The vocals on Eternal Children may be a jarring and puzzling presence, especially those unfamiliar with dancehall mores and Jamaican mythologies. But several standout performances, especially by Shanique Marie, carry the album and give it a sound rooted in a history of Jamaican women getting fierce and funny on the mic. Marie pays sly tribute to this lineage while nodding to its wider influence on “Move Along” by teasing a cherished reggae melody from Deborahe Glasgow’s “Don’t Test Me,” a song made famous by a re-take with Shabba Ranks and, perhaps more so, by the Notorious B.I.G.’s interpolation of the tune on the remix of Junior M.A.F.I.A.’s “Get Money.” Incidentally, Equiknoxx recorded much of the new album at the Kingston studio of Gussie Clarke, who produced “Don’t Test Me.”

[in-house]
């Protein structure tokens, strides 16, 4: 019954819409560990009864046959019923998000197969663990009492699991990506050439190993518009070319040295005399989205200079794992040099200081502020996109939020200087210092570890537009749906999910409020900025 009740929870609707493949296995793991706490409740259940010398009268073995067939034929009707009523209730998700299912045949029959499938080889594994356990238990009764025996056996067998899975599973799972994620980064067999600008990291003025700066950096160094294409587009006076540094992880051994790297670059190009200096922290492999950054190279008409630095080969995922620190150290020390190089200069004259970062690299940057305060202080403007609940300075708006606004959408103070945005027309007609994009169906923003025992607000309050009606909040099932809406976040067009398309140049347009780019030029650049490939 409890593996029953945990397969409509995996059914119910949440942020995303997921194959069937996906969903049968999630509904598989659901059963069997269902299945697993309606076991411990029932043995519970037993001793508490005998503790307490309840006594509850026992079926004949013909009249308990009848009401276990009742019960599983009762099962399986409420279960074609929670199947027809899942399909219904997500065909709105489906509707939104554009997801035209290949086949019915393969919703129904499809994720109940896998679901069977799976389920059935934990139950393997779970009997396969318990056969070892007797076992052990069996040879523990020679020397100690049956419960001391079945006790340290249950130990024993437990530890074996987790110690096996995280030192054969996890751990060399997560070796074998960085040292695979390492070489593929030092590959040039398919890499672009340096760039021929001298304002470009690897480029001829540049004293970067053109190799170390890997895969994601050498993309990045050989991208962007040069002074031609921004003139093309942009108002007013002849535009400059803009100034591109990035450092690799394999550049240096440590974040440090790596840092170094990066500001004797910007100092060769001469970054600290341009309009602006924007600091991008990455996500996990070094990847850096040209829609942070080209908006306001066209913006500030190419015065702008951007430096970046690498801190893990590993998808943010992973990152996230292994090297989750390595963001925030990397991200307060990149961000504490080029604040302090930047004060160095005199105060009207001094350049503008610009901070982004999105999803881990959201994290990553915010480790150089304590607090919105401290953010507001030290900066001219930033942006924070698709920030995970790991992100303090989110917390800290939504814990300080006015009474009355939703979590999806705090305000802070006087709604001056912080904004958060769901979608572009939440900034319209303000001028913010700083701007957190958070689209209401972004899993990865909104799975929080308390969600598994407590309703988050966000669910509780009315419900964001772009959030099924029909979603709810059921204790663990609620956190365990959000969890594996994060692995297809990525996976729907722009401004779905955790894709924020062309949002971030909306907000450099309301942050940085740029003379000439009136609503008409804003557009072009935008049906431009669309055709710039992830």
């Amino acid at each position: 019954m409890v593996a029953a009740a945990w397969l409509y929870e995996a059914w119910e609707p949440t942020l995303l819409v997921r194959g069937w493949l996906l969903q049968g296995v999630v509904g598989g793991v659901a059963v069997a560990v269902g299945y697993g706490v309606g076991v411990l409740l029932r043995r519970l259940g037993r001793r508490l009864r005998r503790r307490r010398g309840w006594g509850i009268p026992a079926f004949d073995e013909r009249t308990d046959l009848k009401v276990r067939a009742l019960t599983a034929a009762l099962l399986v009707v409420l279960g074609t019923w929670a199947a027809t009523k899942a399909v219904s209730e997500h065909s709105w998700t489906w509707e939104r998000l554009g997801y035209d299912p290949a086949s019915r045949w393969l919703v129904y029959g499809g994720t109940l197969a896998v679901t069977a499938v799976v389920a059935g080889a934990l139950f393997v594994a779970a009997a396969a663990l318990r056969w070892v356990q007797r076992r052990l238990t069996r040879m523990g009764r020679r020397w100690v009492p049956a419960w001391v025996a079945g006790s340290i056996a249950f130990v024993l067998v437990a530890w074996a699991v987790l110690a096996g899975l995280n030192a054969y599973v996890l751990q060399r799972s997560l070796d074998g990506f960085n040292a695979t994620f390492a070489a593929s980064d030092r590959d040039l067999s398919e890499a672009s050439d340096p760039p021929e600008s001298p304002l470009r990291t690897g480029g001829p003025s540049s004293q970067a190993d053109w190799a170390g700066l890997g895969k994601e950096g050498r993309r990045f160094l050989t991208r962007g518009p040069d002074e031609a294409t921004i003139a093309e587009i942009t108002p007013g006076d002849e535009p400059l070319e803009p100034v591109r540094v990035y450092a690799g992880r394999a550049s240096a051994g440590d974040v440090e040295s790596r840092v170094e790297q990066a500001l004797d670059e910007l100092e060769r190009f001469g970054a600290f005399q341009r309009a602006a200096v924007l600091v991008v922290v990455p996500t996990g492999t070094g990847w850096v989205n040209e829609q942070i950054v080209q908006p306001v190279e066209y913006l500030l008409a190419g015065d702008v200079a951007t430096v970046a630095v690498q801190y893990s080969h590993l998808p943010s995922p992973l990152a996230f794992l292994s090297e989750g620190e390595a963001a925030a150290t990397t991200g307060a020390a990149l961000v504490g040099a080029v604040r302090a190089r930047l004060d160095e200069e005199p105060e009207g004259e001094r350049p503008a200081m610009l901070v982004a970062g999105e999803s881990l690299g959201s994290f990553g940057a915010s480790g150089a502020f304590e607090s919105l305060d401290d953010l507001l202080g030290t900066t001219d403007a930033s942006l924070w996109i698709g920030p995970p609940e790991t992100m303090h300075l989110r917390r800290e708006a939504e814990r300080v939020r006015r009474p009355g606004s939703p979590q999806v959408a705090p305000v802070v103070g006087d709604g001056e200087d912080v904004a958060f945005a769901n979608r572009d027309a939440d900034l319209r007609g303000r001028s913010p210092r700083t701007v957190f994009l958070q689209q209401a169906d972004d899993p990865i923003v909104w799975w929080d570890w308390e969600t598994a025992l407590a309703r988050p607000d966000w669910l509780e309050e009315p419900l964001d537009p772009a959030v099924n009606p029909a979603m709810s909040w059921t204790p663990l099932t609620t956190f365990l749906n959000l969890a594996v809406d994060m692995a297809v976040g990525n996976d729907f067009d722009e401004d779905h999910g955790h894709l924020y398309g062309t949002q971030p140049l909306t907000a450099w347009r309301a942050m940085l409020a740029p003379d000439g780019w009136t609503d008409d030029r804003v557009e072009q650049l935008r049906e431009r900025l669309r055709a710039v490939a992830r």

Eternal Children stands as a showcase for the formidable skills of Shanique Marie, who outshines her fellows here and deserves the wider acclaim this album may bring. But Bobby Blackbird turns in some strong takes too, especially on “Brooklyn,” a strikingly anthemic offering from the group, if one that seems to celebrate a borough frozen in time. “Ain’t no shook hands in Brooklyn” is a great line but in 2019 seems like a pre-gentrification sentiment, a throwback to the 1980s and ’90s when Jamaican culture imbued the borough with cool and deadly style. When Marie jumps into the chorus with distorted and chopped vocals, she insists that the international music and culture inspired by Jamaica over the last few decades lives and breathes and reigns, especially in places where Jamaican icons like Biggie Smalls adorn murals as local royalty. Whether Equiknoxx can reach the sizeable audience that remains in thrall to the sounds of Jamaica and its vast musical diaspora is something Eternal Children seems keen to test.